Tag Archives: non-fiction

Why ban books when we can just get kids to hate reading?

Please note that I wrote this a couple of years ago. While I still feel like common core standards are creating these issues, I am in a more moderate place than when this post was first written. Of course, I have left the public school system behind for now and currently teach in a charter school. There is still some definite fuel for thought here so I decided to share this post even though I have mellowed a bit in the interim.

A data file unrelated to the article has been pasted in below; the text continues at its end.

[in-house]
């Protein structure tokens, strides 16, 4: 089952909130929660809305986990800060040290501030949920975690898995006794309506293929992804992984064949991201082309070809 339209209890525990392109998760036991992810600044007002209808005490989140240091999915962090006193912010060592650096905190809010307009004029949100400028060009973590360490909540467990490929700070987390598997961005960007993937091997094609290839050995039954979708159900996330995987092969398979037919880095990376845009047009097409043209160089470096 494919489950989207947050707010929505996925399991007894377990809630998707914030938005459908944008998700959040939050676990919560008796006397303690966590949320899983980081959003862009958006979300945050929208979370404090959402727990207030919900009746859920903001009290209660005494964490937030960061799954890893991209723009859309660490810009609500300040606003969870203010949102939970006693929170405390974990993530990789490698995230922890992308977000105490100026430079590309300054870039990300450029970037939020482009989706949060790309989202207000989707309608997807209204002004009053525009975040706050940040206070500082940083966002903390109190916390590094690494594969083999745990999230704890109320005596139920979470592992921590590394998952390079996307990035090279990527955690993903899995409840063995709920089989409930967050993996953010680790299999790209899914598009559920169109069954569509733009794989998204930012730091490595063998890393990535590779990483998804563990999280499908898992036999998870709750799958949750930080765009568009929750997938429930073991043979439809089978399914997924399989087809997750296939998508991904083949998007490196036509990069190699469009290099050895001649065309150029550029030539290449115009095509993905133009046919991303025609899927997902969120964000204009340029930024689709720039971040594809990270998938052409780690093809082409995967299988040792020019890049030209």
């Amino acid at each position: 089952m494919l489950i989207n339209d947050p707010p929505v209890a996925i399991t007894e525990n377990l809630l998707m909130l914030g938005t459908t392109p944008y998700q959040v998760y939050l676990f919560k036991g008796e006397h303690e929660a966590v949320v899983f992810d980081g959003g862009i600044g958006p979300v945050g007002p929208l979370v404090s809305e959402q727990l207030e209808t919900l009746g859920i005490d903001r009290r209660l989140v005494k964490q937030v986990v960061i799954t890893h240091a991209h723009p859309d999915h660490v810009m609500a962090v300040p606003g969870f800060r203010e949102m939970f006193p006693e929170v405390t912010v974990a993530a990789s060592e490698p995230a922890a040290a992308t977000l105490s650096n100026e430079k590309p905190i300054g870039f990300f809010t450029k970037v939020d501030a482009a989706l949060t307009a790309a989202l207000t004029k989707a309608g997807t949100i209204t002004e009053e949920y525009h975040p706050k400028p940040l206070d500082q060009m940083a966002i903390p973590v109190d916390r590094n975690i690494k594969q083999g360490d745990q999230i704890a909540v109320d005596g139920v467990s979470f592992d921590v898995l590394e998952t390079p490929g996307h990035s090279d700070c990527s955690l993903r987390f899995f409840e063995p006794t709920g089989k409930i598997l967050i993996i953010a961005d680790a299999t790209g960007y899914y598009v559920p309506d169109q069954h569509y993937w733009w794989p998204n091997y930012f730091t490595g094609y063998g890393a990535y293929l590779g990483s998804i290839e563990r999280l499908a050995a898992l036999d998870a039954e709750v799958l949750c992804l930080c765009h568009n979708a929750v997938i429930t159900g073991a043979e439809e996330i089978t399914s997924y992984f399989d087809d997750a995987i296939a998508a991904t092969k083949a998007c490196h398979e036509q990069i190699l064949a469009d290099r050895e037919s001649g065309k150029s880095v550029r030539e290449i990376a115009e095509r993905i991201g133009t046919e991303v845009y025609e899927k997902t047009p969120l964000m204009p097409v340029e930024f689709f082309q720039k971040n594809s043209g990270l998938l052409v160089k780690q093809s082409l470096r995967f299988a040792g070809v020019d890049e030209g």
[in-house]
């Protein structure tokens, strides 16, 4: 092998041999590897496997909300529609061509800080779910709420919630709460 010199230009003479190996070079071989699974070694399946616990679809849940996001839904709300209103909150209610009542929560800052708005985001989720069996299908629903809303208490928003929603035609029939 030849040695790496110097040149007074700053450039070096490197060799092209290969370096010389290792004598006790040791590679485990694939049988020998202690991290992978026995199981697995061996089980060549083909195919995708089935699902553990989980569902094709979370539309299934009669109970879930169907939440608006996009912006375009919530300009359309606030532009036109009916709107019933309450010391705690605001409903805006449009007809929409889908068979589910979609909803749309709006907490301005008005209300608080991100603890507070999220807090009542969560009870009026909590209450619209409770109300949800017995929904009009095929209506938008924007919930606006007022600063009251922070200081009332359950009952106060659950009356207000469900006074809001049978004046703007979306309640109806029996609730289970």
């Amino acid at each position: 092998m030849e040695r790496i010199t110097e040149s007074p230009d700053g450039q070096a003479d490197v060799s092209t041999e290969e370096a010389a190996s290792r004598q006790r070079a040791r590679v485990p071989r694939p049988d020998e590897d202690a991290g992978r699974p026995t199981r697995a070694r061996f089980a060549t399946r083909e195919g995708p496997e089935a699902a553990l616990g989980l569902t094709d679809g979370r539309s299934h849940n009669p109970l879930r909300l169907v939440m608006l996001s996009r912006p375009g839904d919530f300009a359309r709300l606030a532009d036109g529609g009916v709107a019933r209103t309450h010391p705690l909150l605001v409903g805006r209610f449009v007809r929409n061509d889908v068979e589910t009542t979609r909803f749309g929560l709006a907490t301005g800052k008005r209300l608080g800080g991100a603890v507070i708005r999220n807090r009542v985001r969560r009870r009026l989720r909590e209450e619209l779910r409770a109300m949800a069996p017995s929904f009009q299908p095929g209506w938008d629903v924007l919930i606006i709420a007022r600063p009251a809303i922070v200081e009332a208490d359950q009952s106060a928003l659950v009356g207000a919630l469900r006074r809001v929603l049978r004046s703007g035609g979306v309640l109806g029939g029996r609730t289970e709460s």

man-hands-men-book.jpgI don’t know how many of you know much about common core standards and the dangerous implications for the future of education that they hold, but if you haven’t done any research into this topic, I would recommend looking through the common core standards for yourself and when you see that teachers are being pushed in the younger grades to use at least 30% informational text, 50% informational text in the middle grades and 70% in the upper grades, you will quickly see why this plan is going to lead to a generation of kids that absolutely hate to read.